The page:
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HomeIndia2004 research paper of ICMR’s Nivedita Gupta retracted for alleged image manipulation 

2004 research paper of ICMR’s Nivedita Gupta retracted for alleged image manipulation 

Mycopathologia retracted it this month after a Dutch scientist claimed that Gupta’s figures showed unexplained duplications. The ICMR scientist has called the decision unfair. 

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New Delhi: A 2004 research paper co-authored by the Indian Council of Medical Research’s (ICMR) Head of Virology Department Nivedita Gupta, which was criticised earlier this year for alleged image manipulation, has been retracted this month.

The research paper titled ‘Epidemiology and molecular typing of Candida isolates from burn patients’ was published in 2004 in the journal Mycopathologia. Elizabeth Bik, a Dutch microbiologist and a scientific research integrity expert, had said that many of the figures presented in the research had unexplained duplications and signs of manipulation. The paper described work conducted during Gupta’s PhD. Gupta had also used these figures in her PhD thesis, according to Bik.

Speaking to ThePrint at the time, Gupta had denied the allegations, explaining that the similarity of the images arose because the samples were taken from the same patients.

Gupta also said at the time the paper was path-breaking as it was one of the first in India to document the spread of Candida infections (a type of fungal infection) in the burns ward. The findings, she added, helped save many lives as doctors now know that antifungals have to be given in septicaemic burn patients when they do not respond to antibiotics.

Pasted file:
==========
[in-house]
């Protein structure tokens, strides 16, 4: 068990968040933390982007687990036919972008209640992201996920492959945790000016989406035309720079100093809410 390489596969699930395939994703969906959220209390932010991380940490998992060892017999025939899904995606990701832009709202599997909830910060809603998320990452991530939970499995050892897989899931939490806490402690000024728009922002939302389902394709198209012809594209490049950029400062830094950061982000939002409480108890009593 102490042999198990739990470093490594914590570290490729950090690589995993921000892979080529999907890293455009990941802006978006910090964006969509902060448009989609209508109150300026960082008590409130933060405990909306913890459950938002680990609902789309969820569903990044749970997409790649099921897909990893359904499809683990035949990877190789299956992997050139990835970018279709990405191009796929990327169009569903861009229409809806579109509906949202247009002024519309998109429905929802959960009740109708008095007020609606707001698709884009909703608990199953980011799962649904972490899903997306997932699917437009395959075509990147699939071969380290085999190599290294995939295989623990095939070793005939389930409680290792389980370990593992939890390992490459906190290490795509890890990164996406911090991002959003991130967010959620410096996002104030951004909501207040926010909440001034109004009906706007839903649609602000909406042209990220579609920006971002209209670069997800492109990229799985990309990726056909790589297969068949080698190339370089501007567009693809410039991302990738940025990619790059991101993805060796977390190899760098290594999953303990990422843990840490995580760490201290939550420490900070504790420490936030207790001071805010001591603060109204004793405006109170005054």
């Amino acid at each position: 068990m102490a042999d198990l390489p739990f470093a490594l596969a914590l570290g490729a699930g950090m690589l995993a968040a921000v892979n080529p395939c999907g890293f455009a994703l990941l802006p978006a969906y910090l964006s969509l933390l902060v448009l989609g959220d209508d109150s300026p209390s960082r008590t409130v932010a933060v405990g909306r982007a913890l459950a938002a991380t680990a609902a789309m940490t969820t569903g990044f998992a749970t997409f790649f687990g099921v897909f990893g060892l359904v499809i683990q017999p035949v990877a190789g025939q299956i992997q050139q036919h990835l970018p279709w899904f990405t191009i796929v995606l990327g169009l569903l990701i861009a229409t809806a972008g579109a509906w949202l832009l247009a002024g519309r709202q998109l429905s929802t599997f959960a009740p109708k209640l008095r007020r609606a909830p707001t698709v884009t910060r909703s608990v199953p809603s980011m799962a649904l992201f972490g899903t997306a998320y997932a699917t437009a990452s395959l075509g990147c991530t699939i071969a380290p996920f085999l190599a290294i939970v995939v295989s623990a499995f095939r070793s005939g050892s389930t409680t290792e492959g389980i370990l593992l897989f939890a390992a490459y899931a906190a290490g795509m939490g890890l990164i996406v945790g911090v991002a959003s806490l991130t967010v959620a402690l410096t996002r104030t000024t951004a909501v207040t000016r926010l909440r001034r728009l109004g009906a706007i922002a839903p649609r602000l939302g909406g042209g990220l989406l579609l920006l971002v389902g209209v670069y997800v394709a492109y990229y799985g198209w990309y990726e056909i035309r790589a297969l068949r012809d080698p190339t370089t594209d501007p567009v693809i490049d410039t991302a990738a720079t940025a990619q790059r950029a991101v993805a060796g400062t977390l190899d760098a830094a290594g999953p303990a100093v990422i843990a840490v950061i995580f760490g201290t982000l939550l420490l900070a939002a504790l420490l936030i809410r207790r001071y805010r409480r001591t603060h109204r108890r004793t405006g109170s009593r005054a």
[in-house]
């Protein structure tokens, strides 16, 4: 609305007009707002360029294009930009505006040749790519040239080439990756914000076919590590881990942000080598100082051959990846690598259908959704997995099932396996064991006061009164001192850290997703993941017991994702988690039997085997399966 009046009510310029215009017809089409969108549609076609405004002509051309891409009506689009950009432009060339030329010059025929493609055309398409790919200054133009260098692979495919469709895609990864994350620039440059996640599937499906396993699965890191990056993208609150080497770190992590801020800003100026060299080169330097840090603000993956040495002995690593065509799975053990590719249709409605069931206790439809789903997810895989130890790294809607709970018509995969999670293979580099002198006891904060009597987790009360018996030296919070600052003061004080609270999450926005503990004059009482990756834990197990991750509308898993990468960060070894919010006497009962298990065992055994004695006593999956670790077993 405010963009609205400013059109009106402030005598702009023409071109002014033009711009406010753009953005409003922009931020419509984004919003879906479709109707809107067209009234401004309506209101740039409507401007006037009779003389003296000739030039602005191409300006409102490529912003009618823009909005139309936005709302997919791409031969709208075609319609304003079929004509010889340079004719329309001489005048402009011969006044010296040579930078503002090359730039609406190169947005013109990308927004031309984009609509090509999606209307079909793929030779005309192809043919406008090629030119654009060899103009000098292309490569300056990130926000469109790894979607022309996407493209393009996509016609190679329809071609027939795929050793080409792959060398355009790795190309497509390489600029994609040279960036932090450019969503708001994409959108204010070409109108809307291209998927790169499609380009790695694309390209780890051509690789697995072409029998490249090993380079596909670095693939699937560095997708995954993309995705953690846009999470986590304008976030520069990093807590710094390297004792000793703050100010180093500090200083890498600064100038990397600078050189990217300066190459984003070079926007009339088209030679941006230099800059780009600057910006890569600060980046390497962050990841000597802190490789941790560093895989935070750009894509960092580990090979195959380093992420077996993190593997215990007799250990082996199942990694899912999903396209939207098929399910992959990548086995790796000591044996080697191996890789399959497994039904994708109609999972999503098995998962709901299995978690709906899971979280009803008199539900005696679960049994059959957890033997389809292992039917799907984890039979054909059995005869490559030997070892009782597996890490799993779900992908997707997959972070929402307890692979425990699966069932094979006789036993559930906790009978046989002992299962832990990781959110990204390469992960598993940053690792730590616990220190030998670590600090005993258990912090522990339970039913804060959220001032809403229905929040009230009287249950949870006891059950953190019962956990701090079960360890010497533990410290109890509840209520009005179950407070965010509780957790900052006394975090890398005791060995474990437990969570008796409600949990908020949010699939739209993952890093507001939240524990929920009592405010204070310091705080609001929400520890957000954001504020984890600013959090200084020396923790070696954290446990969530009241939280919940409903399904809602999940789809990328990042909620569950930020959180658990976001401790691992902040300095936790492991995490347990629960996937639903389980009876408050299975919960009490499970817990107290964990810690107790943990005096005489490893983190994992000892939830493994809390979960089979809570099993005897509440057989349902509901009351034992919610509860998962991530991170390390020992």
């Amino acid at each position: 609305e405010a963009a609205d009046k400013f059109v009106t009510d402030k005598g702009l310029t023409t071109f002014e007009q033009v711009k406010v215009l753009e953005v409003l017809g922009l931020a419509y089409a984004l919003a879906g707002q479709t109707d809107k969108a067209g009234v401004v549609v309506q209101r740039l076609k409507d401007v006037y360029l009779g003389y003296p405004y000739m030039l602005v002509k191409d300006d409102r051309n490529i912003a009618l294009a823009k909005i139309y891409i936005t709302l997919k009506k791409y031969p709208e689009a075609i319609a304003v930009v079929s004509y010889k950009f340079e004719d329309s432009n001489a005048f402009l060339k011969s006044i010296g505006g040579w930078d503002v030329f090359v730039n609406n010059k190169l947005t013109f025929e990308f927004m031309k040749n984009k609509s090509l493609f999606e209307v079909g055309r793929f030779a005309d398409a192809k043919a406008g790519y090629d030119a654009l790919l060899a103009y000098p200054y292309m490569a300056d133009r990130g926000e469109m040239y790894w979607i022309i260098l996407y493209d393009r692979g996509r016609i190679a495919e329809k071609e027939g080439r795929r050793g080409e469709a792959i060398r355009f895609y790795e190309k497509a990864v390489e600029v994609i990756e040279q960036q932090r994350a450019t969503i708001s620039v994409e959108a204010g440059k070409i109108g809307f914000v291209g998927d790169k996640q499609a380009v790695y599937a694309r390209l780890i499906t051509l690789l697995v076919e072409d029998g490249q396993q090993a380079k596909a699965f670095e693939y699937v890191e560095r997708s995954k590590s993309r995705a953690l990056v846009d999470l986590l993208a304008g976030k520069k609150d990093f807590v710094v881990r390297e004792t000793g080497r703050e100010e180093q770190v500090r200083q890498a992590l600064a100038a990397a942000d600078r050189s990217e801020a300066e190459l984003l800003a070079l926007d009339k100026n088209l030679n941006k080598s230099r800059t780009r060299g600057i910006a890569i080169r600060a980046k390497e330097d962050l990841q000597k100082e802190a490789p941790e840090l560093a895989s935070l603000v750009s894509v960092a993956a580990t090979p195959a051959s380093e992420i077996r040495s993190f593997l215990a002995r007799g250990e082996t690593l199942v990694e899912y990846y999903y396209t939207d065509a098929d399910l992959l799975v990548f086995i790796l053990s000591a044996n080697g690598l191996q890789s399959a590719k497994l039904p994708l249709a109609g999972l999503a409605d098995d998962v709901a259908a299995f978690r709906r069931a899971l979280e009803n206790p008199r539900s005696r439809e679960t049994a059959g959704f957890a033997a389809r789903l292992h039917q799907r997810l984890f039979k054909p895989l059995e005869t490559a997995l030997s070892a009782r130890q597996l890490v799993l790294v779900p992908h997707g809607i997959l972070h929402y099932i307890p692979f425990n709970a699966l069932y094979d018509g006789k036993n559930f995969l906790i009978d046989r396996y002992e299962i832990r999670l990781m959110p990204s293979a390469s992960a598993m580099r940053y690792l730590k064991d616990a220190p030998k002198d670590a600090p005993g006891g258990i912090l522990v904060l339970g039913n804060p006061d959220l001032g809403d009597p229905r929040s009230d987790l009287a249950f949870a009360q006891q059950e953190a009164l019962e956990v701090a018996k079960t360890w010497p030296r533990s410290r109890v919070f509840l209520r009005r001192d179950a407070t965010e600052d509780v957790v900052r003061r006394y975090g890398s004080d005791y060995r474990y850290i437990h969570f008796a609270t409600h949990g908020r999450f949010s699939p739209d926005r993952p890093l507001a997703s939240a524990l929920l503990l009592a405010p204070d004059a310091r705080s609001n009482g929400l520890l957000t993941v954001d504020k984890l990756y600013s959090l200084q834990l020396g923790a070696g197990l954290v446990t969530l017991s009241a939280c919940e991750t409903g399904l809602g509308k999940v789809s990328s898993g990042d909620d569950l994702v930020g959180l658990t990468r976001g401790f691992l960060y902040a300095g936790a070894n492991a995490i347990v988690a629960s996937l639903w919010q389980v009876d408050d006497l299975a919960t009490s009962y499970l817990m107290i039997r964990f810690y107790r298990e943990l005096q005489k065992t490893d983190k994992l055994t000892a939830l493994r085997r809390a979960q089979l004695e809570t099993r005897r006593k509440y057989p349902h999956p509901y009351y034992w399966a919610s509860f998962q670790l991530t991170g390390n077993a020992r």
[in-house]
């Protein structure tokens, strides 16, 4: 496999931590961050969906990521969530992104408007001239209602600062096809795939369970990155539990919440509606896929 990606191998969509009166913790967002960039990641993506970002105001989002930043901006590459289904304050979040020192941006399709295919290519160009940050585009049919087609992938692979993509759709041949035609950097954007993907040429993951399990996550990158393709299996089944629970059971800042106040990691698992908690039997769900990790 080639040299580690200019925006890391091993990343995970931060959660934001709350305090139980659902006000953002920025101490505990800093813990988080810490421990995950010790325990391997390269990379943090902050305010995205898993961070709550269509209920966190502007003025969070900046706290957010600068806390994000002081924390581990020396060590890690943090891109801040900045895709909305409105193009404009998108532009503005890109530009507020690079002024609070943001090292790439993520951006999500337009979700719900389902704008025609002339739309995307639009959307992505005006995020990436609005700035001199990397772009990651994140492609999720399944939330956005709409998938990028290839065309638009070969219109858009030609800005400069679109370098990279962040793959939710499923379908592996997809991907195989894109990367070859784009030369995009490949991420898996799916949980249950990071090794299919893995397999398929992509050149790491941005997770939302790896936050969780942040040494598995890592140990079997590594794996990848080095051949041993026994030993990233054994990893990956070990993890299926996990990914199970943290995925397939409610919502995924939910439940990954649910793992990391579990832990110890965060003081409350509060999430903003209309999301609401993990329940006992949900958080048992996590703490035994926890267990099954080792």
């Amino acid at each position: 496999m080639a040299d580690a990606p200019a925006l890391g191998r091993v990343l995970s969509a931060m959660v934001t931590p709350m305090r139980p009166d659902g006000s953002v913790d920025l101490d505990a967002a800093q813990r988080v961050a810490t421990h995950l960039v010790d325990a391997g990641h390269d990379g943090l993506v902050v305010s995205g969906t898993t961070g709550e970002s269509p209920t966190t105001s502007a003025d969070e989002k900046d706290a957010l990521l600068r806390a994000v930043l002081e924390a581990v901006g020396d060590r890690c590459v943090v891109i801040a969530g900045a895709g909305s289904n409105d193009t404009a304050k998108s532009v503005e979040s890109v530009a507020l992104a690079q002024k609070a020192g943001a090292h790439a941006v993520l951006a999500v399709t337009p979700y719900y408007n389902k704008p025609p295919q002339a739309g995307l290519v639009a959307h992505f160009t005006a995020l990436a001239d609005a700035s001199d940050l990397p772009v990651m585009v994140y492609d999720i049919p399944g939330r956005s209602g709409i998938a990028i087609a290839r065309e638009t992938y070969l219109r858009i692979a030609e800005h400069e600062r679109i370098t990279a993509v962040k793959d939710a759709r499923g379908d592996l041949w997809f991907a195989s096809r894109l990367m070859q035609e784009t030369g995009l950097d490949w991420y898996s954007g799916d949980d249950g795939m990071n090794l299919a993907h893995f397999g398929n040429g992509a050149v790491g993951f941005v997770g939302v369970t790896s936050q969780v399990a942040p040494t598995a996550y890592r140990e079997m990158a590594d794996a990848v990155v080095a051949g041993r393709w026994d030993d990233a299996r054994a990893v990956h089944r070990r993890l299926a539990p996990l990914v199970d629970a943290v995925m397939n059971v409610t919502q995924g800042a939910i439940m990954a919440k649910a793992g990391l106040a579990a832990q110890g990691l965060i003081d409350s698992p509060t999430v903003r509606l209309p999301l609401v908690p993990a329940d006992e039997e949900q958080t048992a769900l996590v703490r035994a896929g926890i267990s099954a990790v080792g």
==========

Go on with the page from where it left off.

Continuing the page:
However, on 26 May, Mycopathologia retracted the article with a note that said: “The Editor-in-Chief has retracted this article. After publication, concerns were raised regarding a number of issues in the Figures [sic]”.

“The Editor-in-Chief therefore no longer has confidence in the presented data.”

According to the notice, none of the authors have responded to any correspondence from the editor or publisher about the retraction notice.

However, Gupta told ThePrint that she had, in fact, sent detailed responses to all the queries sent by the journal.

“I have not given my consent for retraction. It’s unfair to dig out a research that was done 21 years ago and dissect it. The worst part is that it is being dissected at a point when I don’t have any raw data preserved with me. Even the most stringent clinical trials ask for data retention for a maximum period of 15 years,” Gupta told ThePrint.

“I am confident of the work done by me as a PhD student and also this was the first paper I published as a student,” she added.

She said that the whole affair had been a one-sided conversation.

(Edited by Uttara Ramaswamy)


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